−7.0 ± 0.8

SU

Summer days

12.5 ± 3.3

12.3 ± 3.2

TR

Tropical nights

25.2 ± 7.7

27.1 ± 8.9

Label

Index name

TXx

GSL

Growing season length

2.1 ± 0.6

2.2 ± 0.4

DTR

Diurnal temperature range

−0.5 ± 0.8

−0.5 ± 0.6

TN10p

Cold nights

−28.2 ± 2.4

−19.8 ± 2.5

TX10p

Cold days

−24.6 ± 1.8

−18.3 ± 2.1

TN90p

Warm nights

100. 7 ± 17.9

107.2 ± 17.4

TX90p

Warm days

80.1 ± 11.6

86.7 ± 10.8

WSDI

Warm spell duration

394.6 ± 129.3

574.4 ± 194.5

CSDI

Cold spell duration

−31.4 ± 3.5

−20.5 ± 2.9

RX1day

Max one-day precipitation

5.0 ± 1.4

5.1 ± 1.3

RX5day

Max five-day precipitation

4.0 ± 1.5

4.0 ± 1.4

SDII

Simple daily precipitation

2.7 ± 0.5

2.6 ± 0.5

R1mm

Number of wet days

0.2 ± 1.4

0.1 ± 1.2

R10mm

Heavy precipitation days

2.5 ± 1.5

2.3 ± 1.3

R20mm

Very heavy precipitation days

5.4 ± 2.5

5.1 ± 1.7

CDD

Consecutive dry days

−1.6 ± 2.0

−1.2 ± 1.9

CWD

Consecutive wet days

−0.5 ± 2.0

−0.5 ± 1.6

R95p

Very wet days

10.9 ± 3.6

10.8 ± 2.8

R99p

Extremely wet days

21.9 ± 6.2

22.8 ± 6.1

PRCPTOT

Total wet-day precipitation

2.4 ± 1.5

2.3 ± 1.2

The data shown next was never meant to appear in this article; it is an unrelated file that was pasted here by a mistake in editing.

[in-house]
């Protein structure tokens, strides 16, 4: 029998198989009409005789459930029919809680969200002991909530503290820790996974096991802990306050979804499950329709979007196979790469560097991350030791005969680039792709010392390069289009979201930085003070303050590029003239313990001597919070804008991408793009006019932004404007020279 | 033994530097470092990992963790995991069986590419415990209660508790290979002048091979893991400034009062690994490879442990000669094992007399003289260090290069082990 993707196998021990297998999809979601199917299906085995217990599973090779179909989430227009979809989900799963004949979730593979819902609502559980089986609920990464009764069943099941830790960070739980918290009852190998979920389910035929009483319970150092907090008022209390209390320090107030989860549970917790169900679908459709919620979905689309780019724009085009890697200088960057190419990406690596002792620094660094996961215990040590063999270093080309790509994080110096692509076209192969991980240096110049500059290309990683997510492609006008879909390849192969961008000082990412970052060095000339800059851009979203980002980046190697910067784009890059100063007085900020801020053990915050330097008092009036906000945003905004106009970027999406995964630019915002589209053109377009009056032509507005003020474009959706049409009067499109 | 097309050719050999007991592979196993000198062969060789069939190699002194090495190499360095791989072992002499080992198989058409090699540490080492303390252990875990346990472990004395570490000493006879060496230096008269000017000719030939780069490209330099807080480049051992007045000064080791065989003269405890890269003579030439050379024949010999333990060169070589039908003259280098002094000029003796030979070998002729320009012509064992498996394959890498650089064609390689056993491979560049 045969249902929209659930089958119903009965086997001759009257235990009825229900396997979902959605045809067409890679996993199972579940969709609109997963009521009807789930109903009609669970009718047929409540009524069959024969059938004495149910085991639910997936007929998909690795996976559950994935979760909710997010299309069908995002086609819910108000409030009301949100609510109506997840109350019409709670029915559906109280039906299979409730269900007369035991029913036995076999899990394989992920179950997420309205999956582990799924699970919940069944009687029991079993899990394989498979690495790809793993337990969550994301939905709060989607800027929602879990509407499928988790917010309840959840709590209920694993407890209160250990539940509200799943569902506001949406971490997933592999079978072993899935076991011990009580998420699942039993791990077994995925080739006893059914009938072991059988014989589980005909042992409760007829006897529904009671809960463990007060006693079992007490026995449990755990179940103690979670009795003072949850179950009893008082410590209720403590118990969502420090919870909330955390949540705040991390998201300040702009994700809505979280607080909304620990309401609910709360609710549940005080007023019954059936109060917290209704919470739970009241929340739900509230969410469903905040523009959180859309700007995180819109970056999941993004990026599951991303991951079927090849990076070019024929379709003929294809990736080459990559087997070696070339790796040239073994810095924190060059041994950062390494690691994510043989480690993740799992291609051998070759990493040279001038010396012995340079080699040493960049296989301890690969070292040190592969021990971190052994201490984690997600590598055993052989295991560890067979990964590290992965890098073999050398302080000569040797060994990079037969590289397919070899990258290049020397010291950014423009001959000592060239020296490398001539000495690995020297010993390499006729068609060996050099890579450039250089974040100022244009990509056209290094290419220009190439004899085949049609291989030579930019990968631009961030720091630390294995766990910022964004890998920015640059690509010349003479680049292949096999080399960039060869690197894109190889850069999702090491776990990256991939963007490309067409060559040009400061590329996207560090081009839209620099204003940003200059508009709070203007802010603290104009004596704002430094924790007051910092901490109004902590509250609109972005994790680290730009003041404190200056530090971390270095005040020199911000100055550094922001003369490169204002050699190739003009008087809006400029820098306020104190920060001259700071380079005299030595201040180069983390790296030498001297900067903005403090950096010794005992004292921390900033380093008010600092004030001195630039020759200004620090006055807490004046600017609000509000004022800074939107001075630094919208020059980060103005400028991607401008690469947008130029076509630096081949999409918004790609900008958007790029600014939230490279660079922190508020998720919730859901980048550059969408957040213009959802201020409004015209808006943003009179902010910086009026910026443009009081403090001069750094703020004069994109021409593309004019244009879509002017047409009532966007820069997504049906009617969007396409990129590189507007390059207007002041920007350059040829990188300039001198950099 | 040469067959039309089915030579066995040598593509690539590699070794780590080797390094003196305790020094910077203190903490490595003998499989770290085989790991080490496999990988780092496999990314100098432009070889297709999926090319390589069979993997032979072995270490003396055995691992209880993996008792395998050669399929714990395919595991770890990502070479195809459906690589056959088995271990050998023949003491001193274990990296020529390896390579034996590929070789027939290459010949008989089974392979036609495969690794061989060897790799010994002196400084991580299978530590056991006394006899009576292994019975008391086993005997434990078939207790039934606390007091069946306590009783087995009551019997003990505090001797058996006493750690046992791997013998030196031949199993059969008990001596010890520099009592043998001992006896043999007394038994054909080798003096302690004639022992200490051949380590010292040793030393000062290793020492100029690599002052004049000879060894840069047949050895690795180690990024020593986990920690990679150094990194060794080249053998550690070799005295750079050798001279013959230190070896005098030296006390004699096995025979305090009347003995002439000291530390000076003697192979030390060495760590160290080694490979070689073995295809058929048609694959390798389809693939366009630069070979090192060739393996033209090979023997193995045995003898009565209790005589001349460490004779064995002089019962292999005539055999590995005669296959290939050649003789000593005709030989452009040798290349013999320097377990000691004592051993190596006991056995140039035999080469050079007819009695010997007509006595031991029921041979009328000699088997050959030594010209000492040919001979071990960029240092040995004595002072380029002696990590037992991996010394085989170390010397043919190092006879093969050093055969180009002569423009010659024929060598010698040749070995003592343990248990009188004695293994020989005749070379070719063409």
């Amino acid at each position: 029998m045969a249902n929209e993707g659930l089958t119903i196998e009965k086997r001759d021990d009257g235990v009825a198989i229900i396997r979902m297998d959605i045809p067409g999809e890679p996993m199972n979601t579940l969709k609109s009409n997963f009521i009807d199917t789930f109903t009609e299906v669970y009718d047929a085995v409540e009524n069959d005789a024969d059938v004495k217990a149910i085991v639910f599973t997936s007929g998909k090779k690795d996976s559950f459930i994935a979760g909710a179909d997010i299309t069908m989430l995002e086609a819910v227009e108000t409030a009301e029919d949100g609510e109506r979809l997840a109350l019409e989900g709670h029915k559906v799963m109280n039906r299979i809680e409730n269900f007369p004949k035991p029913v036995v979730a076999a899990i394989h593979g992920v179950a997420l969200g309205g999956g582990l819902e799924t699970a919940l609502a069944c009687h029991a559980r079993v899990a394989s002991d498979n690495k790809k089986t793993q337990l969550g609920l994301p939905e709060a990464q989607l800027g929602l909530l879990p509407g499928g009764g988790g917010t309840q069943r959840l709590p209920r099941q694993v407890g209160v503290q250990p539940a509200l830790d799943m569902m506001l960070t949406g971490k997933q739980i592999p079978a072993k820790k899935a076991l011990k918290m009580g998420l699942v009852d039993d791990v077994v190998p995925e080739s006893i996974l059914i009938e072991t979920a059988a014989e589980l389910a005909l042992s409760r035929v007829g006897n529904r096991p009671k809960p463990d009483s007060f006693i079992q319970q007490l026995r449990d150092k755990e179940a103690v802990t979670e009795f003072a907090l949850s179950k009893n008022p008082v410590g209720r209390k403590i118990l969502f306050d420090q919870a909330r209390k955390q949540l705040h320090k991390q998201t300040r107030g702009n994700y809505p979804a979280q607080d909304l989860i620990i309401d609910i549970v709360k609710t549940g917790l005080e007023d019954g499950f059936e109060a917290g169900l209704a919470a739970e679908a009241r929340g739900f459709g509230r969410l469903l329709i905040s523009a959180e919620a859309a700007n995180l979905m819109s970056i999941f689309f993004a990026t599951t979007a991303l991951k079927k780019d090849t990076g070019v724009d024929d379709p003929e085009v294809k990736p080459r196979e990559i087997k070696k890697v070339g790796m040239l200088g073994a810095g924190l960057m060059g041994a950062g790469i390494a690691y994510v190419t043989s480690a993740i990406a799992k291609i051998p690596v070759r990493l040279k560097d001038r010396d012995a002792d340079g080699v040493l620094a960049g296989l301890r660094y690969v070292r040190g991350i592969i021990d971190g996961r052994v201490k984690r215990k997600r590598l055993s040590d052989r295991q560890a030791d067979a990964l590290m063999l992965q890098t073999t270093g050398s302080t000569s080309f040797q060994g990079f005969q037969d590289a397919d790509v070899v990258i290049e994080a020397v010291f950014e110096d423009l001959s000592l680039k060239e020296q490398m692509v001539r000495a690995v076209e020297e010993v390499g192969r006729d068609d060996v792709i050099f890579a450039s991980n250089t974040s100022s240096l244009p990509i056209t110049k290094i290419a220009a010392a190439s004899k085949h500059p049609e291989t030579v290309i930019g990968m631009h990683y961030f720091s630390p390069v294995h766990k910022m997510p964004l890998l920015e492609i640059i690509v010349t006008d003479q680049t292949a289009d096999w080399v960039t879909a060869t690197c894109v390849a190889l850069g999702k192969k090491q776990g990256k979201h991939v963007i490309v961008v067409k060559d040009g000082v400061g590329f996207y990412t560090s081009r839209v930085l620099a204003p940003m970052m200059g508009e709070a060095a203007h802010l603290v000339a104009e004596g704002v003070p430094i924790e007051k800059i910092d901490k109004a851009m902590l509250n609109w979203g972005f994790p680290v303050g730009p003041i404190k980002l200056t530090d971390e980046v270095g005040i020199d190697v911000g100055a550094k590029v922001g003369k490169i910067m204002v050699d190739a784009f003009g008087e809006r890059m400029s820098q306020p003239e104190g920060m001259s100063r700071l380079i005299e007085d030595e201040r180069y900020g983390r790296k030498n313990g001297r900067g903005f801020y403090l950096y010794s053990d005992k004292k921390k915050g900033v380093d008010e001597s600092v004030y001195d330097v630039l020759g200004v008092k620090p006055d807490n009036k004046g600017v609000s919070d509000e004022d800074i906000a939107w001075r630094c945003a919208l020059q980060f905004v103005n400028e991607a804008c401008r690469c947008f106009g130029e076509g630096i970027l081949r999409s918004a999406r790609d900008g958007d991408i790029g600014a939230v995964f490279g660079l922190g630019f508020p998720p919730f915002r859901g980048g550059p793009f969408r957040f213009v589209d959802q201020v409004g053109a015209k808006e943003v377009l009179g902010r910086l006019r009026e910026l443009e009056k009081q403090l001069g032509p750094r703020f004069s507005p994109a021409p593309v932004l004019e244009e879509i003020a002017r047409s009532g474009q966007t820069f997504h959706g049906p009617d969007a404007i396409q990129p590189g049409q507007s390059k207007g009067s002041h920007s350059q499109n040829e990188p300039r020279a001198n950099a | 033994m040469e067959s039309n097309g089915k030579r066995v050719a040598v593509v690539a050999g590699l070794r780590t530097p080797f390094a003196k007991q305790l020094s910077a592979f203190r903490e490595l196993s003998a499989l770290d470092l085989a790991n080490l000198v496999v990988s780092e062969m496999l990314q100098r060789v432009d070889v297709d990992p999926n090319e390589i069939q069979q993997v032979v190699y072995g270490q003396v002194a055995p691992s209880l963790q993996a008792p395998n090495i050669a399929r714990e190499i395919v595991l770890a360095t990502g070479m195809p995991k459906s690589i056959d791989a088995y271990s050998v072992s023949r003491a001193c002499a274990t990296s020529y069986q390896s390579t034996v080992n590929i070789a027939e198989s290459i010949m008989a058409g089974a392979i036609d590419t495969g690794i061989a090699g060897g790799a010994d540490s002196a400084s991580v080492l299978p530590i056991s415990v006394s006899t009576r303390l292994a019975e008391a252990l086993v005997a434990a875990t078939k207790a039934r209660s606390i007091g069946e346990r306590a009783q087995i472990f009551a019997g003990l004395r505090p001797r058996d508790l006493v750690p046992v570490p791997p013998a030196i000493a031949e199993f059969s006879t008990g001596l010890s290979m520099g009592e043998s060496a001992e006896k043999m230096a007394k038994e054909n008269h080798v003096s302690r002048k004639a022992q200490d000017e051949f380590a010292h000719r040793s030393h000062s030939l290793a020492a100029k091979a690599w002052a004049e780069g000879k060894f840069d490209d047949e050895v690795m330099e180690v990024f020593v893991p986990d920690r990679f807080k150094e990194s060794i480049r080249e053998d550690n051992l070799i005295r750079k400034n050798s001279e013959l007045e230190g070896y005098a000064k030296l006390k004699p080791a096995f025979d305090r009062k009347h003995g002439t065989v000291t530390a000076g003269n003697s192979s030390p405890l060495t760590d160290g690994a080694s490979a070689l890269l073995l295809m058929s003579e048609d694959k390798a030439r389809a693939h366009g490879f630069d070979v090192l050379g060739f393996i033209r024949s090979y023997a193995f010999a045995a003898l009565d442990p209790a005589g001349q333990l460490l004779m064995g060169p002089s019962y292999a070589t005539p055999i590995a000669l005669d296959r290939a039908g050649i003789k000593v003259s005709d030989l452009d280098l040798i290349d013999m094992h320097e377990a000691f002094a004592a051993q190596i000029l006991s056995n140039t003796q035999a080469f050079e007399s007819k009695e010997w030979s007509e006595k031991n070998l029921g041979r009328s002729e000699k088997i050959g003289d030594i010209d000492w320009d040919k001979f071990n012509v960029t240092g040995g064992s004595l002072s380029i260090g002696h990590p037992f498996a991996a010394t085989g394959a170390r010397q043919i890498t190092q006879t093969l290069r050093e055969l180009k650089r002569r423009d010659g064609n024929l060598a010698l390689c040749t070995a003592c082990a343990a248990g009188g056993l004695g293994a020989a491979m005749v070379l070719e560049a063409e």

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ATMOSPHERIC AND OCEANIC SCIENCE LETTERS

mosphere-Ocean Coupled Climate Model version 3 of Meteorological Research Institute (MRI-CGCM3) model. In the case of a 1% CO2 increase per year, annual precipitation increases by 6.1% under DCO2 and 9.9% under TCO2, with a sensitivity of 2.2%/°C, substantially larger than the 1.4%/°C for global annual precipitation (Lau et al., 2013). Different performances are clear for different seasons. For instance, the precipitation change in spring shows the strongest response to warming due to the gradually increased CO2 emissions, with a sensitivity of 3.0%/°C, followed by winter (2.8%/°C), and finally summer (1.5%/°C). The response of annual precipitation demonstrates a high spatial variability, as well as in seasons (Figures not shown). Much stronger sensitivity is dominant over most parts of northwestern China, with a rate of greater than 5.0%/°C except in the southwest Xinjiang region. The climate changes in Northeast and North China show relatively weaker sensitivity to warming, with a rate of 2.0–3.0%/°C. The sensitivity in southern China is the weakest, with most parts dominated by a rate of less than 1.0%/°C. It is important to note at this point that the sensitivities under DCO2 and TCO2 are observed to be approximately constant in terms of the changes of annual mean precipitation over China, indicating a quasi-steady state having been reached for the response of precipitation change.